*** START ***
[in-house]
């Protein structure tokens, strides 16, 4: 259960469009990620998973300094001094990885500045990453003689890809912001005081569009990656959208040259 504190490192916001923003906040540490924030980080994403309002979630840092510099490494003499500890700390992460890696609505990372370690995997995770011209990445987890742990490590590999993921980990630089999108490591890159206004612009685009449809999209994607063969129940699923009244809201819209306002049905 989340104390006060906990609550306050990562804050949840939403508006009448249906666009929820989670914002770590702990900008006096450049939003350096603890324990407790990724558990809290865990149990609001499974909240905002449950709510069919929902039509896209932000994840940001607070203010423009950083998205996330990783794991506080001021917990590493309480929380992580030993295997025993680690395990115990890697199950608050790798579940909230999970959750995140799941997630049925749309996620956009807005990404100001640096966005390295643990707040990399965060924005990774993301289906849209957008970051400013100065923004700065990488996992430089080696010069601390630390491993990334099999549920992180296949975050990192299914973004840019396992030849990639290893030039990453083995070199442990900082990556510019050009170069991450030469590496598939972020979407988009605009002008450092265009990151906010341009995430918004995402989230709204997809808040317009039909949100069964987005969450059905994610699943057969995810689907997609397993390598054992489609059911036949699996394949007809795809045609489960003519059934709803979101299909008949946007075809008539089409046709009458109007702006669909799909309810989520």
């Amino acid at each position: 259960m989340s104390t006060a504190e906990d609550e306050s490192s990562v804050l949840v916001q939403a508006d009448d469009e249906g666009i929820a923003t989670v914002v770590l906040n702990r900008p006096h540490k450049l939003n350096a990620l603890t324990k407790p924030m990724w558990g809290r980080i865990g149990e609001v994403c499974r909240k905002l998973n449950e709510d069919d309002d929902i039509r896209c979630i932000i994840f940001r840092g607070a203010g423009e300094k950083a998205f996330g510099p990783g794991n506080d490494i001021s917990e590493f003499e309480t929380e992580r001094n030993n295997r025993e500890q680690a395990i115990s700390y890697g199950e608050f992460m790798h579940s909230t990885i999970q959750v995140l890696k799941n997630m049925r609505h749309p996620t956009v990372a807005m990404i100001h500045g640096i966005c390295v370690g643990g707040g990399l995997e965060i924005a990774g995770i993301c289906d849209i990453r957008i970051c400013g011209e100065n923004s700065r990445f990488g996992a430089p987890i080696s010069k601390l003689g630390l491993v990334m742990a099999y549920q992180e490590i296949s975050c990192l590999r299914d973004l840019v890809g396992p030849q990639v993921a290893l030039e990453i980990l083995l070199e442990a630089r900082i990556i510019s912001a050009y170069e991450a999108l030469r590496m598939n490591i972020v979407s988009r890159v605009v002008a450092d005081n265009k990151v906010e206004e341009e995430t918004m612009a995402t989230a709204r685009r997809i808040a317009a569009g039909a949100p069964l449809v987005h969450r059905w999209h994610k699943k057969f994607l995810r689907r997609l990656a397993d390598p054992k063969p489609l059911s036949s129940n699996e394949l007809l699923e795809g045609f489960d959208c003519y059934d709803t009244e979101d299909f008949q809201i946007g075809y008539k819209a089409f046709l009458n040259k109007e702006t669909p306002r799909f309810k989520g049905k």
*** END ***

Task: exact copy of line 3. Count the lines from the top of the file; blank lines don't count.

């Amino acid at each position: 259960m989340s104390t006060a504190e906990d609550e306050s490192s990562v804050l949840v916001q939403a508006d009448d469009e249906g666009i929820a923003t989670v914002v770590l906040n702990r900008p006096h540490k450049l939003n350096a990620l603890t324990k407790p924030m990724w558990g809290r980080i865990g149990e609001v994403c499974r909240k905002l998973n449950e709510d069919d309002d929902i039509r896209c979630i932000i994840f940001r840092g607070a203010g423009e300094k950083a998205f996330g510099p990783g794991n506080d490494i001021s917990e590493f003499e309480t929380e992580r001094n030993n295997r025993e500890q680690a395990i115990s700390y890697g199950e608050f992460m790798h579940s909230t990885i999970q959750v995140l890696k799941n997630m049925r609505h749309p996620t956009v990372a807005m990404i100001h500045g640096i966005c390295v370690g643990g707040g990399l995997e965060i924005a990774g995770i993301c289906d849209i990453r957008i970051c400013g011209e100065n923004s700065r990445f990488g996992a430089p987890i080696s010069k601390l003689g630390l491993v990334m742990a099999y549920q992180e490590i296949s975050c990192l590999r299914d973004l840019v890809g396992p030849q990639v993921a290893l030039e990453i980990l083995l070199e442990a630089r900082i990556i510019s912001a050009y170069e991450a999108l030469r590496m598939n490591i972020v979407s988009r890159v605009v002008a450092d005081n265009k990151v906010e206004e341009e995430t918004m612009a995402t989230a709204r685009r997809i808040a317009a569009g039909a949100p069964l449809v987005h969450r059905w999209h994610k699943k057969f994607l995810r689907r997609l990656a397993d390598p054992k063969p489609l059911s036949s129940n699996e394949l007809l699923e795809g045609f489960d959208c003519y059934d709803t009244e979101d299909f008949q809201i946007g075809y008539k819209a089409f046709l009458n040259k109007e702006t669909p306002r799909f309810k989520g049905k």